I think I should look at the books that had a professional impact on me. In pure math, there was no one book: It was really my professors' lectures that brought this subject alive, especially those of George Mackey and Oscar Zariski. To get started in math, there is nothing like the human voice, the proof that all this abstraction is alive for someone else. But in applied math, there was one book. It is David Marr's book Vision (W. H. Freeman, 1982). For me, this book defined clearly a whole area of science. It shows how math and computer science can be brought to bear on psychophysics and neurophysiology in ways which seem an order of magnitude deeper than anything before (for example, earlier ideas in artificial intelligence or ideas of neural nets). The actual content is now a bit dated, but the approach is not.
Name three books you want to read but haven't gotten to yet.
On Food and Cooking: The Science and Lore of the Kitchen (Scribner, 1984), by Harold McGee. I have always thought the way to learn chemistry was to understand cooking, and this book does exactly that. Perhaps it should be read in conjunction with my old friend Larry Gonick's latest comic-book-style college text: The Cartoon Guide to Chemistry (HarperResource, 2004). An admission of my lowbrow tastes: The Complete Idiot's Guide to the Bible (Alpha Books, 1999). I have never been able to read more than a page of the Bible, especially the Old Testament, which—for me—is a mishmash of Hebrew tribal lore, and frankly this version seems pretty good. Maybe I'll understand a bit more of my heritage one of these days.
What book recommendations do you have for young readers?
Arguably, the most important step in everyone's education should be getting outside the narrow view of the world in which our culture immerses them. Aside from traveling, they can either read novels or read history. The hard part is to find the book which makes a different point in the space-time continuum come alive for you, the reader. This is very personal. Let me just say that I found my horizons stretched by Jared Diamond's Guns, Germs, and Steel (W. W. Norton, 1997) and Alfred Crosby's The Measure of Reality (Cambridge University Press, 1997) (both given me by my historian son).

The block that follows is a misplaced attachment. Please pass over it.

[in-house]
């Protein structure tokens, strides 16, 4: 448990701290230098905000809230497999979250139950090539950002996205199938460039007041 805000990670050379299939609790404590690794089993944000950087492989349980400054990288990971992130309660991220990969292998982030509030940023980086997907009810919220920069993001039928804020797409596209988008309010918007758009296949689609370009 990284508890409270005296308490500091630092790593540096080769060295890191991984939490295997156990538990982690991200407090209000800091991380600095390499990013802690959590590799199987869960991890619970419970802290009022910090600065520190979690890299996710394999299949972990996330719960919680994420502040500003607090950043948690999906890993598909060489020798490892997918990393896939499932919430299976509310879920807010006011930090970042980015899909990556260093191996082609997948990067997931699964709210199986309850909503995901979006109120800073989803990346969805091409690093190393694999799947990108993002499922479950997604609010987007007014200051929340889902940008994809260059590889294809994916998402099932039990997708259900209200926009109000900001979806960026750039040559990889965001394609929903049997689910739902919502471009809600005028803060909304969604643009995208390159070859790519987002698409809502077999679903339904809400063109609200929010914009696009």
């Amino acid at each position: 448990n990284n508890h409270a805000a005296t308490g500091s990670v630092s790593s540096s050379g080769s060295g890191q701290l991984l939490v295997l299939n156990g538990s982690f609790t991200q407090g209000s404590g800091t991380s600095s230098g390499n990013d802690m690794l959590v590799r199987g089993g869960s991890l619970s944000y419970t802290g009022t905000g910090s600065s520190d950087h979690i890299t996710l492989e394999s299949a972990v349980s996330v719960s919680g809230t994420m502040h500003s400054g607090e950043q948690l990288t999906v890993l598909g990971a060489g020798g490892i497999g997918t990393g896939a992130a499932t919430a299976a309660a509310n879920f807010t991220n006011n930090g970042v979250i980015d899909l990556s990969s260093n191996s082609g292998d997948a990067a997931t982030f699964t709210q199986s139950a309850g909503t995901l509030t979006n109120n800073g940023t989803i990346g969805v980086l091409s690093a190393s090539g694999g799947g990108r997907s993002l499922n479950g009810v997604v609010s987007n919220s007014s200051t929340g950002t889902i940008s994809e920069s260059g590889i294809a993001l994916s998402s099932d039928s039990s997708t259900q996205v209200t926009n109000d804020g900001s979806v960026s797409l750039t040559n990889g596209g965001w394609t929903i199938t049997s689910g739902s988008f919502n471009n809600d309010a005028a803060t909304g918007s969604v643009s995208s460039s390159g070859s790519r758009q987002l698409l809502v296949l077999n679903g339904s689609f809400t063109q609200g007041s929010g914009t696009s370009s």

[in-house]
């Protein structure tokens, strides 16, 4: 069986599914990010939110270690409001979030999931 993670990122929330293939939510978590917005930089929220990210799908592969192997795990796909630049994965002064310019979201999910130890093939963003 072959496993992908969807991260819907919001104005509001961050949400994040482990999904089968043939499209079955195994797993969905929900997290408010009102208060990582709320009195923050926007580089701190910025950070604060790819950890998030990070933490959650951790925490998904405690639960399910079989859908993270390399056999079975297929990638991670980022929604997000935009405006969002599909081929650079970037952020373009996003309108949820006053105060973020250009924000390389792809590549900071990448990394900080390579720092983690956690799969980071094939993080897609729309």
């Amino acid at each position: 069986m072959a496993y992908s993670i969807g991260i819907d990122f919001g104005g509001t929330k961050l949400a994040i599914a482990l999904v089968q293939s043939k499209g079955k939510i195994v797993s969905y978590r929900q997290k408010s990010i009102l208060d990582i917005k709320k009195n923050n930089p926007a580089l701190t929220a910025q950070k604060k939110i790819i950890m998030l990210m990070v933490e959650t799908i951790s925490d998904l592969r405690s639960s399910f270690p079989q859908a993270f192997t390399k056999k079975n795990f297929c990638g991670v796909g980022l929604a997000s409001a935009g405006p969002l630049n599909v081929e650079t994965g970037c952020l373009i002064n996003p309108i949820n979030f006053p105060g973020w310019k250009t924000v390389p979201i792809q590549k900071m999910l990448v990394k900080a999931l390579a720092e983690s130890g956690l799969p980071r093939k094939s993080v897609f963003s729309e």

What science book recommendations do you have for nonscientists?
Let me interpret your question as math books, because that's my field. There are, in my view, too many pseudo-math books purporting to be about some math topic which never dare to ask the reader to learn some actual piece of math, and hence are nothing but math gossip. The problem with recommending any math to a nonscientist is that they are quite likely to have negative impressions of math from high school. So, to be honest, I have to give a basic-level book which is user-friendly. If the nonscientist really wants to read some math, the book that drew me into math was the classic Mathematics for the Million, by Lancelot Hogben (1936). It is never outdated. A bit lighter but still honest is the more recent book by Phil Davis and Reuben Hersh, The Mathematical Experience (Birkhäuser, 1981). It's a great read.
Taking science more widely, Thinking Physics by Lewis Epstein (Insight Press, 2002) is a wonderful book introducing physics through a sequence of highly nontrivial puzzles, each followed (after you turn the page) by the answer and discussion. I got quite a few wrong myself. It's my ambition to write something as good as this about math (for the bright high school student or anyone older).
Name one book in your discipline that you would recommend for scientists outside your field. Explain your choice.
I'm tempted to name my own book (with coauthors Dave Wright and Caroline Series) Indra's Pearls (Cambridge University Press, 2002). We tried to take a research topic that incorporates some very beautiful pictures and does not require a huge amount of background and explain it to general audiences. The trouble is that any math book with real content does require serious application, and we did get so carried away that I fear its level grows exponentially chapter by chapter! But the pictures show highly nontrivial scaling phenomena and are worth a look.
If there is one topic in my area which I feel will be very influential on science as a whole, it is statistical learning theory. All too many scientists are not aware that statistics does not stop at the t-test and that many deep and important statistical ideas have been found lately. There is a recent text—too systematic, maybe—but full of the good stuff: Trevor Hastie, Robert Tibshirani and Jerome Friedman, The Elements of Statistical Learning (Springer, 2001). Some of the buzzwords are bootstrap, support vectors, boosting. My recommendation is to try to pick this up.